RELATED: 14 Signs You're In Denial About How Your Toxic Relationship Is

5. Feeling unable to leave unhealthy relationships

I didn’t realize that my lack of true self-worth was a glaring red flag in relationships. I found myself unable to leave unhealthy relationships. In fact, the one time I was able to do this, it was because a former partner stole all my money. (Note: do not touch the money of a single mother, especially if that single mother is a Capricorn.)

The last time this happened, I physically could not make myself leave the relationship. I knew that it was no longer working for me. I was deeply in love with someone who wasn’t in love with me at all, and I knew that the healthiest thing I could do was leave. I felt trapped by how much I loved him. I had no idea that this was primarily because of deep abandonment issues and unhealed early trauma. It was time for fight or flight, and all I could do was curl up in a grief-stricken ball and pray that he would decide to love me — or would finally have the decency to leave me if he couldn’t.

I write that and still feel an all-encompassing sadness — that I would put myself through that because my fear was so overwhelming, that I put him in the position of leaving the relationship I could not leave, and that he could not love me when I could not stop loving him. Yet, if my self-worth had been fully intact, I would not have stayed with anyone who couldn’t give me what I need — no matter how much I genuinely loved them.

6. Choosing emotionally unavailable men

Choosing emotionally unavailable partners isn’t a matter of bad taste and poor judgment. It’s a trauma response. I was trying to protect myself from pain by choosing people who would never fully let me in. If they kept me at arm’s length, I could keep them at arm’s length without anyone ever being the wiser.

This worked for a long time, and then I chose someone I was absolutely sure was emotionally available only to find out that he was doing a little people-pleasing of his own. By the time I realized that he wasn’t actually available for a healthy relationship with me, it was too late. I had fallen. But I knew one thing: I had broken my streak of choosing emotionally unavailable men.

Yet, in the aftermath of grief, I began choosing them again. I chose casual relationships with partners I knew could never love me. It was only by working through my trauma that I recognized the pattern. I was trying not to ever be hurt again — an impossible expectation if I ever wanted to love and be loved. So, I reordered my dating criteria. I decided that I needed someone as emotionally available as I had learned to be.

7. The narrative of exes

One of the biggest red flags I showed to others was my narrative of exes. Don’t yet rush to judgment. Most of us have one. It’s the story we tell ourselves — and others — about our relationship history. I could list all the ways I had been rejected, abandoned, and even — in one terrible case — abused, but what I failed to do was completely take responsibility for my choices.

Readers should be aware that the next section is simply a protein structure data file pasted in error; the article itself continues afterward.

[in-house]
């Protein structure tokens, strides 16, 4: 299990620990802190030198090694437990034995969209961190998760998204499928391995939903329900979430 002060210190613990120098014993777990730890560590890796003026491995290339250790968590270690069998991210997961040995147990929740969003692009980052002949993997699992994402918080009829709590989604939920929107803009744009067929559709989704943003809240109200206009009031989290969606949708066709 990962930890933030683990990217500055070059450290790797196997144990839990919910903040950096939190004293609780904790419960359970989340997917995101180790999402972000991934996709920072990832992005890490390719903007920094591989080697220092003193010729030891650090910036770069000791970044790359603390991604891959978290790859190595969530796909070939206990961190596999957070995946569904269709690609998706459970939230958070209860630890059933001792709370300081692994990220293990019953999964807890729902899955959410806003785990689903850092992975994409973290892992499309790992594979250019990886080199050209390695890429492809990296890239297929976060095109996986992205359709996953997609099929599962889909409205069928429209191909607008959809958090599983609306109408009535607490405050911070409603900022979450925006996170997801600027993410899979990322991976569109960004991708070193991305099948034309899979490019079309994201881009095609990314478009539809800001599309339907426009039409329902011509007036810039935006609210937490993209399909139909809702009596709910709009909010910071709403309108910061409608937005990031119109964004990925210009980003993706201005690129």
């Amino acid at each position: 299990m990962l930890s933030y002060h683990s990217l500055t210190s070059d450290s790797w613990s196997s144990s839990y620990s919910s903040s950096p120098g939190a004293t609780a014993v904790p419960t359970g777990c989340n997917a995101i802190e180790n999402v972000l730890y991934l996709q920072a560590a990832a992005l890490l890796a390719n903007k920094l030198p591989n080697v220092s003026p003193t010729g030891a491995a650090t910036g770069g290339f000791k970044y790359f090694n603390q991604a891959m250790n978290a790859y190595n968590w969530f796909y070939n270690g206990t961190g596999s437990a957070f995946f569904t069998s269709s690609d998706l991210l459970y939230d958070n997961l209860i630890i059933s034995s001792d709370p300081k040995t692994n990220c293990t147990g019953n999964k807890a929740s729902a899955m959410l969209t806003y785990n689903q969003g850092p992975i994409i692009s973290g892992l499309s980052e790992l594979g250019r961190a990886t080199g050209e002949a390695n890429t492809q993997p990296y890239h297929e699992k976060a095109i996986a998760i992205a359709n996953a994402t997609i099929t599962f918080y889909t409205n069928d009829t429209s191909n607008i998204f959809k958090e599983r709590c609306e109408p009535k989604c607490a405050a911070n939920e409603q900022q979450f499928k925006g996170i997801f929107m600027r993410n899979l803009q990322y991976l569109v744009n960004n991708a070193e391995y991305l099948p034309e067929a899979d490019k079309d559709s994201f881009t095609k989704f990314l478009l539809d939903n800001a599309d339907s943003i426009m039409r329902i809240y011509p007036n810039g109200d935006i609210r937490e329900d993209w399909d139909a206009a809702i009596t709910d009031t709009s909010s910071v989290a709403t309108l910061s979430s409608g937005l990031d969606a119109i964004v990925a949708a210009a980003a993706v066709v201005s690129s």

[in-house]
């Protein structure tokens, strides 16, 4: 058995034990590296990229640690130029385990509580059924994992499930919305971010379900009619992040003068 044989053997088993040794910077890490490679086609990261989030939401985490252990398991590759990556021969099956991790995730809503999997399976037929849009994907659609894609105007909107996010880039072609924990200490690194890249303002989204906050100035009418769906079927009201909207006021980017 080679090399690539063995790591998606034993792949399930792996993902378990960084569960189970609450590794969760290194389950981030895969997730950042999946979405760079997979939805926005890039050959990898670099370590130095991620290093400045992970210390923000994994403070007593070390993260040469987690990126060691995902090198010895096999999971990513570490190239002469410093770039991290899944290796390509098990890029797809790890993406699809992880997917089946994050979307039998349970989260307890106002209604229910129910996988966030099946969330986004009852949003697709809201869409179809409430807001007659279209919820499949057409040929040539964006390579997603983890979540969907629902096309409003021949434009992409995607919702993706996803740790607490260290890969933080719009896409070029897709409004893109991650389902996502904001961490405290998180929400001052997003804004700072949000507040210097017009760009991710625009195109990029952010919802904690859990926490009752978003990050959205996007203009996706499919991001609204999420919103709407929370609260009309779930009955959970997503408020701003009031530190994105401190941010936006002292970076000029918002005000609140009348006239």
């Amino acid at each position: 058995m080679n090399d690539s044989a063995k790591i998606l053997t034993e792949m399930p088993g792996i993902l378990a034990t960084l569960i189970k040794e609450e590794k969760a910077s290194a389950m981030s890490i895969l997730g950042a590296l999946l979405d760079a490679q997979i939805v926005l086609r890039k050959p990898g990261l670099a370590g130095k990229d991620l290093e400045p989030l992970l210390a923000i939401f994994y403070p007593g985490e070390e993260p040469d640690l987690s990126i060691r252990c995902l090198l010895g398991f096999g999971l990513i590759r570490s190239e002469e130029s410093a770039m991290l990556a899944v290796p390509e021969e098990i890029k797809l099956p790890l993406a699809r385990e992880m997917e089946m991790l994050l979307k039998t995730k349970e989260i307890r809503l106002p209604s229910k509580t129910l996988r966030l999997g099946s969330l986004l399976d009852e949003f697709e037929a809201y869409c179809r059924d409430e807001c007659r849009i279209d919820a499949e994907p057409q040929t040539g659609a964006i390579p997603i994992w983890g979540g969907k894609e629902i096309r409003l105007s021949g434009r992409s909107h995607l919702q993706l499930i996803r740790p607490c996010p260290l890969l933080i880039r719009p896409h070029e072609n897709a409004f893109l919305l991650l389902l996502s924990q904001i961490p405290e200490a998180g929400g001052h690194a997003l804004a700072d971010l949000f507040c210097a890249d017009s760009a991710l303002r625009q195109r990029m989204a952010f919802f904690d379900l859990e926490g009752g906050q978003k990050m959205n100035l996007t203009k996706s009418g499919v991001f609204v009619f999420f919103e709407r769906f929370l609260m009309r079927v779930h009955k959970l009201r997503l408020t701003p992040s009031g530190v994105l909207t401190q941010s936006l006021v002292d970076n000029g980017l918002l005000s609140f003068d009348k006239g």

Oh, it sounded like I would. I would say I was responsible for choosing them. I could go that far.

But my narrative of exes didn’t include the unhealed trauma that directed me down those paths, and it sure as hell didn’t include my own red flags that were born of that trauma. It was easier to talk about the high-functioning alcoholic who would make plans with me and forget them, the Marine who left me for his stripper roommate, the emotionally abusive manipulator who stole all my money, and the ex who once looked at the relationship with gratitude before deciding I was everything that had prevented him from living his best life.

It’s easier to see this red flag in others. I listen to stories of exes, and I ask myself if the narrative included any personal responsibility at all. I began to see why some people’s relationships hadn’t worked out — the things they did to me that they likely did to the ones that came before.

The narrative of exes without personal responsibility is always a red flag.

RELATED: 5 Signs You’re Unintentionally Living A Toxic Life

8. Assimilation in relationships

Someone I’m dating suggests we binge-watch a show he likes, and I’m game. I’m always game. At least, I always have been. Sure, I’ll put myself through watching entire seasons of a show I don’t really care about if it means I get to spend time with a person I like. Never mind that they would never do that for me.

But this time, I asked myself, Are you doing it again? By “it”, I mean assimilating. Am I making myself fit into the relationship, or am I checking to see if the relationship fits me? Am I being my most authentic self? I don’t want to watch that show. It holds no interest to me. I want to watch something else instead. So, I learn to say no and make a different choice. It shouldn’t be so hard.

Assimilating into relationships is a trauma response that’s linked to that people-pleasing tendency. We become what’s needed instead of looking for someone who can be what we need. We make it work. If that means taking up new interests or watching shows we couldn’t care less about, we do it. We give over little pieces of ourselves until there’s little left.